We send emails all day and visit websites to check on anything we're not sure about, but do you ever really stop to think about how it all works? It's baffling how little some of us understand about the internet – especially since we rely on it every day.
My background is in non-profit communications and community relations, so when I started working at CIRA, it was a bit of a shift in gears. I was quickly immersed in the culture and pace of a tech company
Working at CIRA has given me a bit more understanding behind the internet industry – something that's often hard to picture. It's made me more inclined to question privacy and security online. I'd say I've changed from a worry-free walrus to a privacy-conscious penguin. What am I talking about? CIRA's recent survey found that only seven per cent of Canadian internet users say convenience is more important to them than privacy. You can take our quiz to see how privacy conscious you are.
With that in mind, I now feel armed with insight that I can share when conversations come up around cybersecurity or fake news.
Here are the top few things about the internet that I've learned while working at CIRA.
How data travels on the internet
Did you know an email to your neighbour might travel through the United States and then come to Canada? I sure didn't. Talk about taking the long way home! Given everything I've read about surveillance south of the border, I'm not sure I like my emails taking that trip.
But there is a solution: an internet exchange point, or IXP. An IXP is a hub where independent networks can interconnect directly to one another and improve internet performance, security and resilience in a community. That means that email you just sent can go through an IXP in Canada.
I got the opportunity to interview Madeleine Redfern, the mayor of Iqaluit, to learn about the challenges of connectivity in northern Canada. Canadians up north pay $200 for home internet and it's very slow because it relies on a satellite connection. CIRA is working with partners in Iqaluit to bring an IXP there, which will have an immense impact on the internet in that community.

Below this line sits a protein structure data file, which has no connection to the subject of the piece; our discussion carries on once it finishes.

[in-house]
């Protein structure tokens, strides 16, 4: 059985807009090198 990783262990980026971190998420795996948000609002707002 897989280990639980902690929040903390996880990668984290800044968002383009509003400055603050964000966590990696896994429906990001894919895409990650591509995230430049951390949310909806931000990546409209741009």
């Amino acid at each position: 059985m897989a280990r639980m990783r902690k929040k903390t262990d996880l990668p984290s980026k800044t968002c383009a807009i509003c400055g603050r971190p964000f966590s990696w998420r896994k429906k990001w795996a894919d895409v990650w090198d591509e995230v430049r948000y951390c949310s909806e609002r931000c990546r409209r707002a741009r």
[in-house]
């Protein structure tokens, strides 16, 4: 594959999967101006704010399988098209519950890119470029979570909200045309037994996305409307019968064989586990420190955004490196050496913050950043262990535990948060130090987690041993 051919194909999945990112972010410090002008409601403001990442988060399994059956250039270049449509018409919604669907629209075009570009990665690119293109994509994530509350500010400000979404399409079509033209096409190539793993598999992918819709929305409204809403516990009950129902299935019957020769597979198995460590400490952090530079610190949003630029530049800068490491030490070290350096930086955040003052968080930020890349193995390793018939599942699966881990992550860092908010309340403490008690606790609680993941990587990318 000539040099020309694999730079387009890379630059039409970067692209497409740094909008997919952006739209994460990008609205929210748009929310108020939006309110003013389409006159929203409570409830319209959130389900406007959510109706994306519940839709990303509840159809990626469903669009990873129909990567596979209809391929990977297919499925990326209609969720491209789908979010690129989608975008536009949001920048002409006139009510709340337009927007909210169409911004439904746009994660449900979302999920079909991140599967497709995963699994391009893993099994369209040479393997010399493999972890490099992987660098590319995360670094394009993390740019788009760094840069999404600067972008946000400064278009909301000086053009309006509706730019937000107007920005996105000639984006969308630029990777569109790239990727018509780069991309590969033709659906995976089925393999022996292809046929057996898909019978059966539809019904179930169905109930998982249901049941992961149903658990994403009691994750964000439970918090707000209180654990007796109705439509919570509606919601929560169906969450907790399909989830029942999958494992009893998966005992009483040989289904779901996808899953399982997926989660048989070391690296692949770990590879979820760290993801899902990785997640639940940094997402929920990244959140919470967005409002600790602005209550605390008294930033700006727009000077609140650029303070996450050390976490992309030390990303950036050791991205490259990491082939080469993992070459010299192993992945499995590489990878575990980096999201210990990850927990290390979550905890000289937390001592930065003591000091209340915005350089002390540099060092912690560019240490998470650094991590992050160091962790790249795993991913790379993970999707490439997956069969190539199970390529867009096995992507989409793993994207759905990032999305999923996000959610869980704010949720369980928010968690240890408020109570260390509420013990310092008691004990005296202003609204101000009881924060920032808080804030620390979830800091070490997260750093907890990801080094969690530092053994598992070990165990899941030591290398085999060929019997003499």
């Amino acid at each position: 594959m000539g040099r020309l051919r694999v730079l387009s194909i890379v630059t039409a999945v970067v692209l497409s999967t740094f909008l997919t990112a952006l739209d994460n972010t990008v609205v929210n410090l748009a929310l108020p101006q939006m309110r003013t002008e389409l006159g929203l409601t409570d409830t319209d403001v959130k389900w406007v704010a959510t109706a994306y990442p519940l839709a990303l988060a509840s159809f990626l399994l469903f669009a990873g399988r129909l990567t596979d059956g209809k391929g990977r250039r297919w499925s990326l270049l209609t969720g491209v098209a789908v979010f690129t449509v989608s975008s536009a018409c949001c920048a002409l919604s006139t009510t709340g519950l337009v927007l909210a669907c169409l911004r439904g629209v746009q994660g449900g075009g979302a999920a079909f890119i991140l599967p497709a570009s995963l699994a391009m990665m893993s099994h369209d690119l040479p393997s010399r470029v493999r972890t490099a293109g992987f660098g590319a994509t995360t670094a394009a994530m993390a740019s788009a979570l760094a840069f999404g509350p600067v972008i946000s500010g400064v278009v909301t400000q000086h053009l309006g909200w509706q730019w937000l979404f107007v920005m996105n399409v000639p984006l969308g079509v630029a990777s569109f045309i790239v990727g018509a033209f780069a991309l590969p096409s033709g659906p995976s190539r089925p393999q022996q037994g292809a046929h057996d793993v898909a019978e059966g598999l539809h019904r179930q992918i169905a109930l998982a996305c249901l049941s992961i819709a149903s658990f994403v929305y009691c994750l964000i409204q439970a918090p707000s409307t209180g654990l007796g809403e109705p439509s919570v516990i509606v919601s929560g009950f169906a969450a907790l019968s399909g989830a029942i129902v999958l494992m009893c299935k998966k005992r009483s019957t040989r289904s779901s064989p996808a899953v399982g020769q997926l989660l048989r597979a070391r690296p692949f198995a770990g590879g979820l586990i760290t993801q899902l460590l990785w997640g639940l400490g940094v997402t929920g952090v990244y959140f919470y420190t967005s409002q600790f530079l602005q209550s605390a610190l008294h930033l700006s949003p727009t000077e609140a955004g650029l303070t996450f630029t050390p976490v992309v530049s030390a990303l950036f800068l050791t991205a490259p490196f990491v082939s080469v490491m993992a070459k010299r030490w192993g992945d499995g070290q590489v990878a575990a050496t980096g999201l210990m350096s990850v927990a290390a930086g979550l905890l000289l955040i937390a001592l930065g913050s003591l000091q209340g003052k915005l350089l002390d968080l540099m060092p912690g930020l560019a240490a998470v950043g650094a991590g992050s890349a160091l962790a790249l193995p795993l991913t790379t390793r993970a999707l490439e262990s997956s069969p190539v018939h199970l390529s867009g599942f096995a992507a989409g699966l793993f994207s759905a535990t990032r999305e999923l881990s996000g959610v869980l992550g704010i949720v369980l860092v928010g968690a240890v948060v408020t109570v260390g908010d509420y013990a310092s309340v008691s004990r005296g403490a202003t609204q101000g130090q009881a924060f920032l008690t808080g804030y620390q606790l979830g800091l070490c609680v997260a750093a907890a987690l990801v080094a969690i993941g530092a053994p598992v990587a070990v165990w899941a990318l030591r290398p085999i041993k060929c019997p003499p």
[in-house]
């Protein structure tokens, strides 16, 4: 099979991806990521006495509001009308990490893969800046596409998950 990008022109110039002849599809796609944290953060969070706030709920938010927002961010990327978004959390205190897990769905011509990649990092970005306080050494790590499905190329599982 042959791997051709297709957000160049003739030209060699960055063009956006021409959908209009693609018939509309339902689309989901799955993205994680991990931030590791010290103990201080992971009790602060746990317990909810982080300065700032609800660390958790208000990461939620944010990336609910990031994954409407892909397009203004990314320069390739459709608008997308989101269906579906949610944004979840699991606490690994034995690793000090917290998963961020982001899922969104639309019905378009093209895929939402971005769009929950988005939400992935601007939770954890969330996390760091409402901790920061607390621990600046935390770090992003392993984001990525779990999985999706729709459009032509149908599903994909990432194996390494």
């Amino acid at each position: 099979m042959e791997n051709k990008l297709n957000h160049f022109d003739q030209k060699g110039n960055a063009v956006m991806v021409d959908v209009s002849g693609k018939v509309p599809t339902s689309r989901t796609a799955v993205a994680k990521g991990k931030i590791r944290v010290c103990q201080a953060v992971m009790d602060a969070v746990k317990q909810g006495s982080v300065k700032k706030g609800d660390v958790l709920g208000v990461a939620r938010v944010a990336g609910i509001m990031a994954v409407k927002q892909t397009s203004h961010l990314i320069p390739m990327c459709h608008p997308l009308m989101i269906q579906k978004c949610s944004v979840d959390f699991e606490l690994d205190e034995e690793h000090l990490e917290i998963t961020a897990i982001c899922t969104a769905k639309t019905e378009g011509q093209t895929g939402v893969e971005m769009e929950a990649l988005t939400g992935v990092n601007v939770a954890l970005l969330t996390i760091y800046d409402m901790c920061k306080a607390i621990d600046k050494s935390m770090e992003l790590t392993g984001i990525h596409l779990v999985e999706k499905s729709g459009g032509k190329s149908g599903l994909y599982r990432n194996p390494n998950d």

So, how does the internet work?
Well, it's complicated. I get to learn more every day from simple diagrams, like this, that is from a blog about the IXP in Iqaluit.
It can still get overwhelming when you realize how much we, as Canadians, rely on this powerful tool we often don't understand the intricacies of. I understand a fair bit about privacy and cybersecurity, the internet in Canada, and communities that struggle with connectivity and all the barriers that come along with that. I'm proud of the new knowledge I now have.
I am far from any kind of internet expert, but it's pretty inspiring working in a place surrounded by people who are, and being part of a team dedicated to building a better internet for all Canadians.
Make use of tools to keep your information secure
My first event with CIRA was the annual general meeting in September, where the theme was all about privacy and cybersecurity.
I interviewed expert panelists who were attending the event about their top tips for protecting privacy online, and then followed their recommendations; the most useful of which I've found the recommendation to usea password management system, which stores your passwords in an encrypted format and provides secure access to all info through a master password. As long as you remember the master password, you don't have to worry about remembering all the others.
An additional feature is that it can generate passwords for you to ensure they're secure. This revelation will keep you from using the same password (or slight variations of it) for everything.
Join the CIRA team
If learning about technology is something that you're excited about, apply to join our team. Find out more about our current job openings at cira.ca/careers. Follow the hashtag #WeAreCIRA and stay up to date on our latest news and career opportunities by following on our LinkedIn.